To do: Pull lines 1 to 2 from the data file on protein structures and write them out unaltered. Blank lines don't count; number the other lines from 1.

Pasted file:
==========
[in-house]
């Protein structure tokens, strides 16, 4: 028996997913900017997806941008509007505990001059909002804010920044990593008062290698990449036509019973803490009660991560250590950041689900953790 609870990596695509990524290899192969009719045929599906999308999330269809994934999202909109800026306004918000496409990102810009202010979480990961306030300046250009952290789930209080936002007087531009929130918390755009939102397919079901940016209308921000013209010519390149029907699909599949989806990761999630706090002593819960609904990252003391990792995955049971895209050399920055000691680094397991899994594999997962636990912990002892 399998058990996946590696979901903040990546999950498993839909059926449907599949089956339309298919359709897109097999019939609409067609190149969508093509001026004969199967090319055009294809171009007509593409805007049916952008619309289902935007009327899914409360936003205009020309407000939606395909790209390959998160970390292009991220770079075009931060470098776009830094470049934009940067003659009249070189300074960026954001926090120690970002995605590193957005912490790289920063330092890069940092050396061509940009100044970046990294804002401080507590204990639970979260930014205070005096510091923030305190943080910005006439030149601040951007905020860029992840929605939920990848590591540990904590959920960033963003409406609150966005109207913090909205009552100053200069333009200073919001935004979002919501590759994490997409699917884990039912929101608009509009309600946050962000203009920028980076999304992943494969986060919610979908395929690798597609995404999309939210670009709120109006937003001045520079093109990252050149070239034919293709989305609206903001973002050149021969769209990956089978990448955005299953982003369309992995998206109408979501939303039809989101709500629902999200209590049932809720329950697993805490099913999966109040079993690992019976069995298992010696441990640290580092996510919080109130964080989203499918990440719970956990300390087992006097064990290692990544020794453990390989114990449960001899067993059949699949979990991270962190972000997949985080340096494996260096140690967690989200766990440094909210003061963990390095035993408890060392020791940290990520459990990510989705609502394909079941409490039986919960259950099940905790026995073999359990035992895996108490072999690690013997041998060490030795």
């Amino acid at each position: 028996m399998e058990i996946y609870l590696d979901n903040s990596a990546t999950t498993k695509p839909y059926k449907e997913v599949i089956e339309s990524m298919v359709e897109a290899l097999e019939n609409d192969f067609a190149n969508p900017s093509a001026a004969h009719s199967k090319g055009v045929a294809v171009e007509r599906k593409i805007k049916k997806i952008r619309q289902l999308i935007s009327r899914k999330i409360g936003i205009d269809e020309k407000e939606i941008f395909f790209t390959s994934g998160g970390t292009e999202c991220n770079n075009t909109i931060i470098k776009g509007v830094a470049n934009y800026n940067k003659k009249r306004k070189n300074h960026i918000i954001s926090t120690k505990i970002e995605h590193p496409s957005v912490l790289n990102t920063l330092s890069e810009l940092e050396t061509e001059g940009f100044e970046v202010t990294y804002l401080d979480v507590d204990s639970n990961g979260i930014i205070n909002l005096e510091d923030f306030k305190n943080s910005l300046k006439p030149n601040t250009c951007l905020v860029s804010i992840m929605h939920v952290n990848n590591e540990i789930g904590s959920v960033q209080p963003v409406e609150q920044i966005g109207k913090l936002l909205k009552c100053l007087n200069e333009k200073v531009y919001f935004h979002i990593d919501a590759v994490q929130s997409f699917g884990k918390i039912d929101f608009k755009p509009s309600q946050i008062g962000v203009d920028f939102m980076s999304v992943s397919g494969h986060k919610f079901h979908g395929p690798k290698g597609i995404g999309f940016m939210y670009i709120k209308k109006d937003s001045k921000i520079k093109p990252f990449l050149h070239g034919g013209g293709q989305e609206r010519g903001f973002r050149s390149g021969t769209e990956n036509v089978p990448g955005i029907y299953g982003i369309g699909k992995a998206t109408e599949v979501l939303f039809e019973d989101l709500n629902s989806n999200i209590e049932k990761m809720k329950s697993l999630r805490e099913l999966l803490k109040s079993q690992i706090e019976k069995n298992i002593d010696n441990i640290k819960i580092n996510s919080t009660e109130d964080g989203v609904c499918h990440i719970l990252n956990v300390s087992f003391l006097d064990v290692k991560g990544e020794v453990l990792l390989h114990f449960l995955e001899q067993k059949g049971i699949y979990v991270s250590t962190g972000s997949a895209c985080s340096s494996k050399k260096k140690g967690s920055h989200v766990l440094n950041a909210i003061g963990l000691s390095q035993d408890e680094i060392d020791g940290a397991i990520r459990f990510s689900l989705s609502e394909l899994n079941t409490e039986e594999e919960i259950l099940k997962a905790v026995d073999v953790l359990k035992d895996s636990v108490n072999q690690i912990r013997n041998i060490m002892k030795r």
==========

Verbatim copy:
[in-house]
């Protein structure tokens, strides 16, 4: 028996997913900017997806941008509007505990001059909002804010920044990593008062290698990449036509019973803490009660991560250590950041689900953790 609870990596695509990524290899192969009719045929599906999308999330269809994934999202909109800026306004918000496409990102810009202010979480990961306030300046250009952290789930209080936002007087531009929130918390755009939102397919079901940016209308921000013209010519390149029907699909599949989806990761999630706090002593819960609904990252003391990792995955049971895209050399920055000691680094397991899994594999997962636990912990002892 399998058990996946590696979901903040990546999950498993839909059926449907599949089956339309298919359709897109097999019939609409067609190149969508093509001026004969199967090319055009294809171009007509593409805007049916952008619309289902935007009327899914409360936003205009020309407000939606395909790209390959998160970390292009991220770079075009931060470098776009830094470049934009940067003659009249070189300074960026954001926090120690970002995605590193957005912490790289920063330092890069940092050396061509940009100044970046990294804002401080507590204990639970979260930014205070005096510091923030305190943080910005006439030149601040951007905020860029992840929605939920990848590591540990904590959920960033963003409406609150966005109207913090909205009552100053200069333009200073919001935004979002919501590759994490997409699917884990039912929101608009509009309600946050962000203009920028980076999304992943494969986060919610979908395929690798597609995404999309939210670009709120109006937003001045520079093109990252050149070239034919293709989305609206903001973002050149021969769209990956089978990448955005299953982003369309992995998206109408979501939303039809989101709500629902999200209590049932809720329950697993805490099913999966109040079993690992019976069995298992010696441990640290580092996510919080109130964080989203499918990440719970956990300390087992006097064990290692990544020794453990390989114990449960001899067993059949699949979990991270962190972000997949985080340096494996260096140690967690989200766990440094909210003061963990390095035993408890060392020791940290990520459990990510989705609502394909079941409490039986919960259950099940905790026995073999359990035992895996108490072999690690013997041998060490030795």